Shweta Bhatt, in her mid-40s, was happy tending to her modest home, raising two children, keeping track of her husband, IPS officer Sanjiv Bhatt, and occasionally indulging in classical dance, till Bhatt decided two years ago that he would take Gujarat chief minister Narendra Modi head on for the latter’s role in the 2002 riots. That day, Shweta said in earlier interactions, her life would no longer be blissfully domestic.
On Friday, as she became the Congress candidate in Maninagar against Modi for the assembly election two weeks away, Shweta found her life dramatically changed. “Watch out for this battle,” she told HT.
Irrespective of the election outcome, Shweta has emerged as a woman – yet another after Mallika Sarabhai, Zakia Jafri and Teesta Setalvad – to take on Modi on his home turf.
No sooner did she file her nomination, the online and offline trolls were gunning for her. She was defined as “her husband’s proxy”, an affirmation that Bhatt had enjoyed Congress support when he had taken on Modi, and a poor apology for the Congress that couldn’t find a suitable career politician to contest against Modi.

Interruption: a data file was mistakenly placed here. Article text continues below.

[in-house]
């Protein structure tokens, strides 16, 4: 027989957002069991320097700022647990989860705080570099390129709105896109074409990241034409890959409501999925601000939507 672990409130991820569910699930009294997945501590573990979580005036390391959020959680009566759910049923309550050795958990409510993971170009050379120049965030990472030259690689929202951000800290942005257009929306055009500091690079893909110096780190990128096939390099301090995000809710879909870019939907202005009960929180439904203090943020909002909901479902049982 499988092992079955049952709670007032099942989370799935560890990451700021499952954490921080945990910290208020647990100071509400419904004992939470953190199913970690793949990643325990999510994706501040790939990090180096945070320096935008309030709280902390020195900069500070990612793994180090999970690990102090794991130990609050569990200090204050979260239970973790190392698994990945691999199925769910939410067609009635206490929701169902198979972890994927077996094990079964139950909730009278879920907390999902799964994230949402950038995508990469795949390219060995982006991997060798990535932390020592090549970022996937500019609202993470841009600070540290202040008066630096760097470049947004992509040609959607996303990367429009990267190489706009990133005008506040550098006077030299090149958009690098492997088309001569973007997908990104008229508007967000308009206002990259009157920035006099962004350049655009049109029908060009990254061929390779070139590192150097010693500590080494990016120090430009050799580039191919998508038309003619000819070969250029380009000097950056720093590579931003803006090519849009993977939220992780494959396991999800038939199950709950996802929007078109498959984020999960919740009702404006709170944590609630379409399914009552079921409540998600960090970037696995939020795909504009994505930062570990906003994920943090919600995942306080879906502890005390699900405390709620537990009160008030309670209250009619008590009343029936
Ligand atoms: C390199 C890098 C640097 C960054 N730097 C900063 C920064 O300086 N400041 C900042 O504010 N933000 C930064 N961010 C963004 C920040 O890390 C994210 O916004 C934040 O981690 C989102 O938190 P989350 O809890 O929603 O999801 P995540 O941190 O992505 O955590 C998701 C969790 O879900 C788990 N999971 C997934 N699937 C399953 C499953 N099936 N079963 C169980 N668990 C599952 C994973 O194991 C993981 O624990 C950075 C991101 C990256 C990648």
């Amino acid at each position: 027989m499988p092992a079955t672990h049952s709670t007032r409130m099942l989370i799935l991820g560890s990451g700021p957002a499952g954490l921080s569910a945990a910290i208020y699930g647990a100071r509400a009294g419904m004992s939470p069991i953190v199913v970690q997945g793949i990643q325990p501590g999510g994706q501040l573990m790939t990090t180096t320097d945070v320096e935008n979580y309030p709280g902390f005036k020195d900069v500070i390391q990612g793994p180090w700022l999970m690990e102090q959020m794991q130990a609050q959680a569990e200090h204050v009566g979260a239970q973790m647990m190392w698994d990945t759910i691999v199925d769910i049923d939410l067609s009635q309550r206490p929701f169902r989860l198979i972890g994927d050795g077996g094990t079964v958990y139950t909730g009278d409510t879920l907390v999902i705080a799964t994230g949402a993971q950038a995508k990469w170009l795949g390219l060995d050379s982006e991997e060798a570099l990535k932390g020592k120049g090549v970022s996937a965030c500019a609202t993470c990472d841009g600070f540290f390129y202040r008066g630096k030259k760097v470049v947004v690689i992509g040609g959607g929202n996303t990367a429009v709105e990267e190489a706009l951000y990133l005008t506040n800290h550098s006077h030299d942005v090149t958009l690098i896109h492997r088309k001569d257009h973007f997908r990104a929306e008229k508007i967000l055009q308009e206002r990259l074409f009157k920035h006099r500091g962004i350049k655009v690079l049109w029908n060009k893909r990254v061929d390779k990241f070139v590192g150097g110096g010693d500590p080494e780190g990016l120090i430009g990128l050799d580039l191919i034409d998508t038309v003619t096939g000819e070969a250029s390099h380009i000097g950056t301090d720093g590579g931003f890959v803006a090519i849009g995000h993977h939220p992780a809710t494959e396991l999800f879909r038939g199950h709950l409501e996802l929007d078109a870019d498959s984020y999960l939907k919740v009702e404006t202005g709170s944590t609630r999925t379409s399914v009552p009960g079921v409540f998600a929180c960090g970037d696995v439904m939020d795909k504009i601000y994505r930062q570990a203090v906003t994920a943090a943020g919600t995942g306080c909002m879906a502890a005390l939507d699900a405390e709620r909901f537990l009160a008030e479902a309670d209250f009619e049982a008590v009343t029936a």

Indeed, Shweta’s contest against Modi is a symbolic one. Given the odds against her, and Modi’s long association with the constituency, it will take a miracle for her to win against him.
That’s the point: Shweta is there for the fight, not necessarily the win. Her candidature, and therefore her constant presence in the constituency and media, is a reminder of the horrific chapter in Gujarat that Modi wants the nation to forget.
“I would have fought against Modi even as an Independent,” Shweta said, denying that she was being a proxy for her husband. “Sanjiv took him on constitutionally and legally. I am taking him on politically. It’s a different fight.”
The Bhatts expected to be targets of vicious attacks once Shweta declared her candidature. The BJP dismissed her. Local Congress units, a senior leader remarked, seem to have been resuscitated.